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editorial

Andrews Sisters: Never out of uniform

Patty Andrews

AP

Patty Andrews

Like so much else about the World War II era, the Andrews Sisters have been consigned to History Channel documentaries and film clips on the Internet. So it may be a shock to realize that one of the sisters had spent the last few decades in Arizona, in a quiet retirement, as much of a throwback as the nonagenarian GIs who don their old uniforms and offer a crisp salute. Patty Andrews, who died this week at 94, was part of one of the biggest-selling groups of her era, an act that was as emblematic of the ’40s as the Supremes were of the ’60s.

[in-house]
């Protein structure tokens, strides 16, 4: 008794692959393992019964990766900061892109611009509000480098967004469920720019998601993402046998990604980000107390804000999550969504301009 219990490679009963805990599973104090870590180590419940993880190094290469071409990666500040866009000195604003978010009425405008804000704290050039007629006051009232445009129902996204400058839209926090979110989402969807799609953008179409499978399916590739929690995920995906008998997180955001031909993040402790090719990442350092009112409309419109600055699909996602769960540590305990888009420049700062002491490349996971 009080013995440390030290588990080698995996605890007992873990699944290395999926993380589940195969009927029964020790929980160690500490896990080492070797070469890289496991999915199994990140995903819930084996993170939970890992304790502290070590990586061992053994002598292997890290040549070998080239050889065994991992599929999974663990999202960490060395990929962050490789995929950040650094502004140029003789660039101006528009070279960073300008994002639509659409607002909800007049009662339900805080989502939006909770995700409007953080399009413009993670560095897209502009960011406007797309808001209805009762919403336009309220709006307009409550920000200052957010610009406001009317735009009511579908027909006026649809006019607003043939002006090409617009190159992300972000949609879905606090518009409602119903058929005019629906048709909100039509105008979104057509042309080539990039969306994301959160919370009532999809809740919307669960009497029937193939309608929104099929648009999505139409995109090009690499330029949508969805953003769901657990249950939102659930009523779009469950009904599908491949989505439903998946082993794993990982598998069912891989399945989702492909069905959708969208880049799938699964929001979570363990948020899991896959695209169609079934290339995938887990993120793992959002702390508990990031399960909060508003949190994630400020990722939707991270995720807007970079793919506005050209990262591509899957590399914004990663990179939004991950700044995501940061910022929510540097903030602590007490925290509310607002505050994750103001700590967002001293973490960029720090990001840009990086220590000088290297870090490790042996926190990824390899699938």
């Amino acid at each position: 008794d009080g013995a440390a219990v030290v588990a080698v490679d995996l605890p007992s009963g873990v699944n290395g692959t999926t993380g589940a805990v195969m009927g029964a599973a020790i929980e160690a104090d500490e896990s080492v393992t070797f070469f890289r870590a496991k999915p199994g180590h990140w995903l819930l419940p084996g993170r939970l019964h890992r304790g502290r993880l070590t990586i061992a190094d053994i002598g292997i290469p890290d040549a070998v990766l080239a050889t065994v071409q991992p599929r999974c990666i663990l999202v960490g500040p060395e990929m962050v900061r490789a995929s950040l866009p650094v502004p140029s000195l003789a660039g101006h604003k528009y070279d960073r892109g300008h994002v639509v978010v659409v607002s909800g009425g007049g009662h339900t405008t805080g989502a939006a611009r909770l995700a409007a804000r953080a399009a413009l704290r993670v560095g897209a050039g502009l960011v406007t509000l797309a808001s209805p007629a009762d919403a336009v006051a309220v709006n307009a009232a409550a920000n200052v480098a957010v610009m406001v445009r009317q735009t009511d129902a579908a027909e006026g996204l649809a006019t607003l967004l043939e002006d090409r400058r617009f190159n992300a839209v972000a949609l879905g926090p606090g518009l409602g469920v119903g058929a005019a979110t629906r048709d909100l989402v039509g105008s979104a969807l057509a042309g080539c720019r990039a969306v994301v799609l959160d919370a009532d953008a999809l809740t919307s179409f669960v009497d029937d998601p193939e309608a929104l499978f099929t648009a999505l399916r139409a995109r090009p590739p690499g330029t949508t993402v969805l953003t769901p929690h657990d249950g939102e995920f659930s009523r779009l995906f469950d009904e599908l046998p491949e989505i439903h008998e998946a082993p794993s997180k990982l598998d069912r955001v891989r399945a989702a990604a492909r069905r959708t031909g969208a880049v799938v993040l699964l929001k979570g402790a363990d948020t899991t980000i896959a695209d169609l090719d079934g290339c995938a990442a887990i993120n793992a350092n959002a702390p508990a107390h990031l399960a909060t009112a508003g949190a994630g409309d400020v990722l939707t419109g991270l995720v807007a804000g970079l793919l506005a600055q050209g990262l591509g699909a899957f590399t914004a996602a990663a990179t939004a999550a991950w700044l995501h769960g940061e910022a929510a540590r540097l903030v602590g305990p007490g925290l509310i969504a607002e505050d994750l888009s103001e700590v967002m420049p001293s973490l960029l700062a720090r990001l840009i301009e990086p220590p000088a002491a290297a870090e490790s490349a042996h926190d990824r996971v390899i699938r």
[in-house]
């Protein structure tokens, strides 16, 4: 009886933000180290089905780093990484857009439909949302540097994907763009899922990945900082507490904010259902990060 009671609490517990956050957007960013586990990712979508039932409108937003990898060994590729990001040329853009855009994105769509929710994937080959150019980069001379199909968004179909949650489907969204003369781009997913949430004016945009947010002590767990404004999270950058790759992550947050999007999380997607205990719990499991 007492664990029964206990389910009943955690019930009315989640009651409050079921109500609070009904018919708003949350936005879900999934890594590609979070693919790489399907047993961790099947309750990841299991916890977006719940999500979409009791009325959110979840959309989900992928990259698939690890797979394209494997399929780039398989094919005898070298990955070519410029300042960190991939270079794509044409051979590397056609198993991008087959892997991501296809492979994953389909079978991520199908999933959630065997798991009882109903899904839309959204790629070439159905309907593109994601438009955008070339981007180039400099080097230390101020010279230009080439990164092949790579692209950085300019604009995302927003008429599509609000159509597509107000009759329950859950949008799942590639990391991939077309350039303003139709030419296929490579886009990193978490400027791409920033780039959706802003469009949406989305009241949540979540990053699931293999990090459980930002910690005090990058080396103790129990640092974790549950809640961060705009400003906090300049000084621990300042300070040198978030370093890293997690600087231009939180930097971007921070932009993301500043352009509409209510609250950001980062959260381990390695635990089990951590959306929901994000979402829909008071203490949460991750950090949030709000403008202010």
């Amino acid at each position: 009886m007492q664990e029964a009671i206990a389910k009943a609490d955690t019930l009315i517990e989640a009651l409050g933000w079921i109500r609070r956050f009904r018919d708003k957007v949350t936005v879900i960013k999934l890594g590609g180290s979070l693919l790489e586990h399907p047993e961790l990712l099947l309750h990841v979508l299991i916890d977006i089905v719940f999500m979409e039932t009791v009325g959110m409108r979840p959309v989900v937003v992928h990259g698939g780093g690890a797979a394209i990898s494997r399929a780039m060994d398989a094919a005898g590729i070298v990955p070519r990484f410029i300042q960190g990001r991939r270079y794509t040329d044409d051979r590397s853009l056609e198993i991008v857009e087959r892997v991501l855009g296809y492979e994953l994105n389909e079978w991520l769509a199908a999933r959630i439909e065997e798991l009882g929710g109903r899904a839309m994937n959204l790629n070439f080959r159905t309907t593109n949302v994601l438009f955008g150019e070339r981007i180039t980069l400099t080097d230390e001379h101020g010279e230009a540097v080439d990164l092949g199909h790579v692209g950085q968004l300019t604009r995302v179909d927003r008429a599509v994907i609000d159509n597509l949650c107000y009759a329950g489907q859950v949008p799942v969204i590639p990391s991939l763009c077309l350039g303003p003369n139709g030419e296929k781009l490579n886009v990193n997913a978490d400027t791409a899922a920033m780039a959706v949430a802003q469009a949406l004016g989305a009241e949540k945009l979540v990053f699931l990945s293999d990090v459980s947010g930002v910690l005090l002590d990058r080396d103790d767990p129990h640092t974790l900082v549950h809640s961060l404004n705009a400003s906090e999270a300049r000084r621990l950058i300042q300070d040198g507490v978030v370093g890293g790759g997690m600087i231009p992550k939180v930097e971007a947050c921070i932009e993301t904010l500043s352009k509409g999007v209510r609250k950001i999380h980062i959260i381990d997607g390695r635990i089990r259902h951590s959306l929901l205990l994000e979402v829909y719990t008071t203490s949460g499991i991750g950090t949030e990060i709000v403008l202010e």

The Andrews Sisters’ heyday coincided with the biggest event of the 20th century, for which the they provided an indelible soundtrack. “Boogie Woogie Bugle Boy” buoyed the spirits of millions of soldiers overseas and their families on the home front. And the Andrews Sisters’ recording of it still generates heat on YouTube, sparked by Patty’s impassioned vocals.

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